Mo Huballa and Jack Pisani came to the aide of Derek Blakelock after he collapsed while running near Chews Elementary School.
It was Friday, Nov. 11, Veterans Day, and Highland Regional High School seniors Mo Huballa and Jack Pisani were driving to Pisani’s house after the girls soccer championship game.
It was also Derek Blakelock’s birthday. The Gloucester Township resident took the day off from work and went for a run in the afternoon in his neighborhood around Chews Elementary School.
It started out as a typical day for all three men, but the day took a drastic turn around 4:30 p.m.
On the drive to Pisani’s house, Huballa and Jack saw a body lying near the school’s property. They pulled over and heard the man gasping for air.
“It was like 10 seconds of shock because we didn’t think we would see an actual body there,” Huballa said. “We were looking at each other like, is this an actual body?”
It was Blakelock. They didn’t know who he was at the time, but called 911.
“I was thinking we could help him, but I didn’t want to hurt him in any way, so we stayed there and waited for the ambulance,” Pisani said. “It felt like an hour, but it was only two minutes. It wasn’t even two minutes.”
Huballa recalled the first set of paramedics to arrive performed CPR on Blakelock right away.
“I remember it clearly,” he said. “One of the paramedics looked stunned, shocked and sad in way. It’s hard to explain, but you could see it in his face. He looked stressed, like the situation didn’t look good and got worse.”
According to Blakelock’s wife, Megan, the paramedics told her Derek lost conscious when the paramedics arrived. He was transported to Our Lady of Lourdes Hospital in Camden where he was placed on life support.
“At that point, we did not know how long he had been without oxygen,” Megan said. “They weren’t ruling out a heart attack, but were more concerned about his brain than heart at that point.”
She said they were able to resuscitate his heart, but he was in a medical coma and didn’t wake up until Sunday evening.
“After a long two days watching him in the hospital, his body temperature got back to normal and he started making responses that were positive. Next thing you know, Monday morning he was sitting up in a chair.”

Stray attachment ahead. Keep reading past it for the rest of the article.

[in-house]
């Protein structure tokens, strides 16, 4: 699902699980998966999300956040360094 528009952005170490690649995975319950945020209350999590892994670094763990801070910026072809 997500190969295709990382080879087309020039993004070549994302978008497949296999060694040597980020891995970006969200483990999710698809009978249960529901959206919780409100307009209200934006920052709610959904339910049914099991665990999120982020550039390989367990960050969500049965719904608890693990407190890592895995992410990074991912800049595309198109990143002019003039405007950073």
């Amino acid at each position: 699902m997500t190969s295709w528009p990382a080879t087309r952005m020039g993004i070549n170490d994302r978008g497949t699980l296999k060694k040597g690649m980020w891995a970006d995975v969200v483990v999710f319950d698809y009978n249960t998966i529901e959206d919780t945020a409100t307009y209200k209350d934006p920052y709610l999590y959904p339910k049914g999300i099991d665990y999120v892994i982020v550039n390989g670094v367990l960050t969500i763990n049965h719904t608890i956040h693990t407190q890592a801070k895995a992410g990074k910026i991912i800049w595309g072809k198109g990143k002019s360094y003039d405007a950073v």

Blakelock ended up having a blocked artery that caused him to go into cardiac arrest. Doctors inserted a stent in his artery, and he’s been feeling back to normal ever since.
He doesn’t remember much, including the days prior to his run and his hospital stay. His wife said the nurses and doctors call him “miracle man.”
“They had no idea how this happened, why it happened, and they were all completely surprised,” Megan said.
“The EMT told me less than 10 percent of the people who go into cardiac arrest and don’t receive immediate health care don’t survive,” Derek said.
Huballa and Pisani visited Blakelock a few times at the hospital and at his home to give their wishes and prayers. The Blakelocks are grateful for their actions and don’t think Derek would be alive if it weren’t for their quick thinking and the paramedics’ timely response.
“You really appreciate the fact that two teenage boys who were just driving by, they can take the time to stop and see what’s around them,” she said.
“I’m grateful for them for, first of all, noticing and, second of all, doing something about it rather than just driving by,” Derek said. “Perhaps somebody else might not have been taken the time to help somebody out.”
Huballa said timing was everything, and they were in the right place at the right time.
“It blows my mind,” he said. “Let’s say I could have been on my phone or not looking in that direction if we didn’t see him. I was glad we were lucky enough to have left the game at that time, and I saw him there. Who knows what would have happened.”
The young men and EMTs were recognized by Gloucester Township Mayor Dave Mayer and council at the recent council meeting.
“They are such nice guys and I felt so thankful to say that to them in person,” Megan said. “Without the boys, the EMTs would not have been there either.”
“Certainly, it is remarkable when citizens help fellow citizens out, but this situation is really incredible because you have young men who saw something and instead of ignoring it, they actually did something about it,” Mayer said. “Quite frankly, they saved a life. We wanted to honor them for not only for being outstanding citizens in Gloucester Township, but more importantly for saving a life and I think it’s very admirable.”